Tag Archives: cross country

Year in Review: 2014

Happy New Year! Frohes neues Jahr! З Новим Роком!

I can hardly believe it’s already 2015, can you? 2014 was quite a year, I hardly know how to sum it up. For brevity’s sake, let’s go with some good ol’ bullet points.

2014 by the numbers:

  • blog posts published: 92 or so
  • books read: too many to count — some for fun and lots for my MA course
  • miles run: 549 (quite a lot less than last year, due to hip/knee issues)
  • miles cycled: 2,028.65 (mostly commuting in London, but a decent amount of road cycling in the first half of the year)
  • courses completed: 2 (1 MA in English & 1 DELTA course)
  • countries been in: England, Portugal, Belgium, Spain, Germany, USA
  • weddings attended: 2

Looking back on my intentions for 2014, I more or less achieved most of them, although things like improving my German and staying in better touch with friends and family could always be worked on. My main intention for 2015 is to find a healthy balance between work, exercise, time with F, and my other hobbies like cooking. That comes with some sub-intentions, like building up my running mileage and speed without getting injured.

In some blog-related reflecting, here are two listicles of my top posts — via views and via my opinion — from 2014:

The 10 most popular posts in 2014 (your favorites?):

My 10 favorite posts/moments in 2014 (in no particular order):

Wishing you all a happy, healthy, and successful 2015


Race Recap: SEAA Cross Country Championships, Parliament Hill

Note to self: next year, do not sign up to race every weekend for five weeks in a row. Less than a week after a great 10-mile road race, I was feeling less-than-enthusiastic to race again, but nonetheless dragged — well, cycled — myself over to Parliament Hill for the South of England Athletic Association’s (SEAA — the same organization that put on the London XC Champs in November) Cross Country Championships. This race featured similar Parliament Hill terrain, but the course was longer than November’s: up to 8km from 6km for the women, and the poor men had to run 15km instead of the usual 8km!

Remind me why I torture myself with this? Oh, right, for the muddy legs the glory, of course.

Anyone have a chisel to get the mud off? Photo credit: ESM.

Anyone have a chisel to get the mud off? Photo credit: ESM.

This weekend’s course had been graced with quite a bit of rain over the past week or so, which meant ankle-deep bogs — more like mud soup — at many points, and thick, sticky (and smelly) mud at others. Only on the two or three flat and dryish sections did I feel as if I were actually running forwards…until I would hit another deep patch and be slowed back down to a slog.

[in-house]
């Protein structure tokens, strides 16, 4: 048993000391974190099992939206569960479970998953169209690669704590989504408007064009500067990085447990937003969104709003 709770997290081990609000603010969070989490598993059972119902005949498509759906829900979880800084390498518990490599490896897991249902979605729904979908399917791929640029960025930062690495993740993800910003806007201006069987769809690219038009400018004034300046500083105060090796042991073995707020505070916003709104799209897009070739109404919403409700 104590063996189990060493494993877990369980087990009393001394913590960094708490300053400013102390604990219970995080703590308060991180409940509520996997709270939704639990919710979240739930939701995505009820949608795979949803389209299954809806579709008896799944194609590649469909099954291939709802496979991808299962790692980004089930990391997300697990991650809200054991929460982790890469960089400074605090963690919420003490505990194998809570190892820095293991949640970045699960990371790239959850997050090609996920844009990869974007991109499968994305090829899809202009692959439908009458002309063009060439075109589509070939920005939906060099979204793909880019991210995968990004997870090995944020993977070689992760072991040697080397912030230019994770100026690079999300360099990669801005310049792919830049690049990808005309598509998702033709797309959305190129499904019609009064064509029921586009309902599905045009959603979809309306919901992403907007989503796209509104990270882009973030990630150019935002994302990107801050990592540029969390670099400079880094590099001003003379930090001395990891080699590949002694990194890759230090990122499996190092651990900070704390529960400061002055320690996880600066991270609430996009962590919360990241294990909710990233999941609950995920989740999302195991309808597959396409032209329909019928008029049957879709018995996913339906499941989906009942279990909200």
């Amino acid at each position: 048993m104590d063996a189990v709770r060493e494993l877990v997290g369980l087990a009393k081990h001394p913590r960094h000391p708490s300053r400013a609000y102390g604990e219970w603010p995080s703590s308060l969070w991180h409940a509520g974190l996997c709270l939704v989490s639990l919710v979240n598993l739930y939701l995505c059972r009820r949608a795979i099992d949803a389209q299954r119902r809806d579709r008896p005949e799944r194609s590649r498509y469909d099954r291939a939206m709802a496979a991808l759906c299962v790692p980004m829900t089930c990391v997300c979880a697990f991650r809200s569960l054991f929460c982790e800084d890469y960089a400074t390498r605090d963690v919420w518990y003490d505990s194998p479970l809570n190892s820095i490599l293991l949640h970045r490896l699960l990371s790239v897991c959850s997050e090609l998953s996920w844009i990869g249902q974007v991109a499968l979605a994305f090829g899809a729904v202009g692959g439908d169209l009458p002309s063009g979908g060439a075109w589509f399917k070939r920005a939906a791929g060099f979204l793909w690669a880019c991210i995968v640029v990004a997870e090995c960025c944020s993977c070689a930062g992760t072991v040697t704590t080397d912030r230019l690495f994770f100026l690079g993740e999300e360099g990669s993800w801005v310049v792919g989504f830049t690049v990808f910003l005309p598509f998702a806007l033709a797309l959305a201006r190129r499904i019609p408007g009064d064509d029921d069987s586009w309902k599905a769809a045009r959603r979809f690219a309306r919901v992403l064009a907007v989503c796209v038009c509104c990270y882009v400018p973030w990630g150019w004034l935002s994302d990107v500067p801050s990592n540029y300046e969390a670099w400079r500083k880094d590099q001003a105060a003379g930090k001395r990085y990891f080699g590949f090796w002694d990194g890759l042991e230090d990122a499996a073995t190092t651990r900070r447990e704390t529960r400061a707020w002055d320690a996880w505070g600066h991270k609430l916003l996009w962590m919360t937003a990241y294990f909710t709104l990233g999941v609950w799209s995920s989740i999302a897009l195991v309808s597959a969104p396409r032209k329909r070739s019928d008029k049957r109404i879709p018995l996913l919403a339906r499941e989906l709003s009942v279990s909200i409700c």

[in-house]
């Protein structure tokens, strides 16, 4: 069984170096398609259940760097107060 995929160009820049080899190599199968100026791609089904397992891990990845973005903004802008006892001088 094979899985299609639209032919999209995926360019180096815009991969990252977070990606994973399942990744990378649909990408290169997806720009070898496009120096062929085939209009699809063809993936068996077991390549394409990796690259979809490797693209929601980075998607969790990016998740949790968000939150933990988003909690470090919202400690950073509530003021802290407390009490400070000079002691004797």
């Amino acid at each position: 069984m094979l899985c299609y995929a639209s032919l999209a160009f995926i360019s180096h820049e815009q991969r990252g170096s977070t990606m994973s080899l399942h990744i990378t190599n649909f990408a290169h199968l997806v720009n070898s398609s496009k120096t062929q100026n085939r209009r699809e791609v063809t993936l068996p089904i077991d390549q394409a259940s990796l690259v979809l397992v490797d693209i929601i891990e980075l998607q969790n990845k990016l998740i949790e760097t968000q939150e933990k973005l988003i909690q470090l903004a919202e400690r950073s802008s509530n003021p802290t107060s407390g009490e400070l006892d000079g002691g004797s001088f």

In a word, the course was horrible. Worse than the most recent Met League outing. And did I mention it was longer than usual? At least we had some sunshine during the race. But the ground conditions, coupled with my trying-not-to-get-burned-out brain, made it a tough race. I swear, only sheer willpower kept me moving and enabled me to finish (final time: 42:07 for the hilly, muddy 8km/5mi course). Others probably felt similarly — it wasn’t pretty, but we got through it. Well done, everyone! It certainly was a sight to see/be part of so many runners swarming across the playing fields and up Parliament Hill at the start.


Recipe: Smitten Kitchen’s Chewy Oatmeal Raisin Cookies

Since I cannot contribute driving to cross country and road races, I’ve taken it upon myself to provide post-race treats for the club-mates who generously let me snag a spot in their cars. So far this season, I’ve shared my granola and easy energy bars, both of which received praise and recipe requests. For last weekend’s post-Met League cross country treat, I decided to make some sweet-yet-relatively-healthy oatmeal raisin cookies (if you want über-healthy, make these banana-oat snack “cookies” instead). Of the few recipes I had bookmarked, the smitten kitchen one looked the best, and I fortunately had all of the ingredients on hand — not to mention that smitten kitchen recipes almost always turn out amazingly well, so I knew it’d be hard to mess these up.


I didn’t make too many adjustments to Deb’s already perfect recipe. My cookies didn’t turn out as thick as hers, despite the fact that I chilled the dough for half an hour before baking the cookies. I used big, juicy “flame raisins” (they’d been the cheapest at Tesco) and all the walnuts I had around — feel free to use more or fewer, or leave them out, depending on your preferences.


The cookies turned out beautifully: crisp edges, chewy insides. Divine — and addicting. They got rave reviews from my running club-mates (glad you all liked them!). Now, what to make for the next race…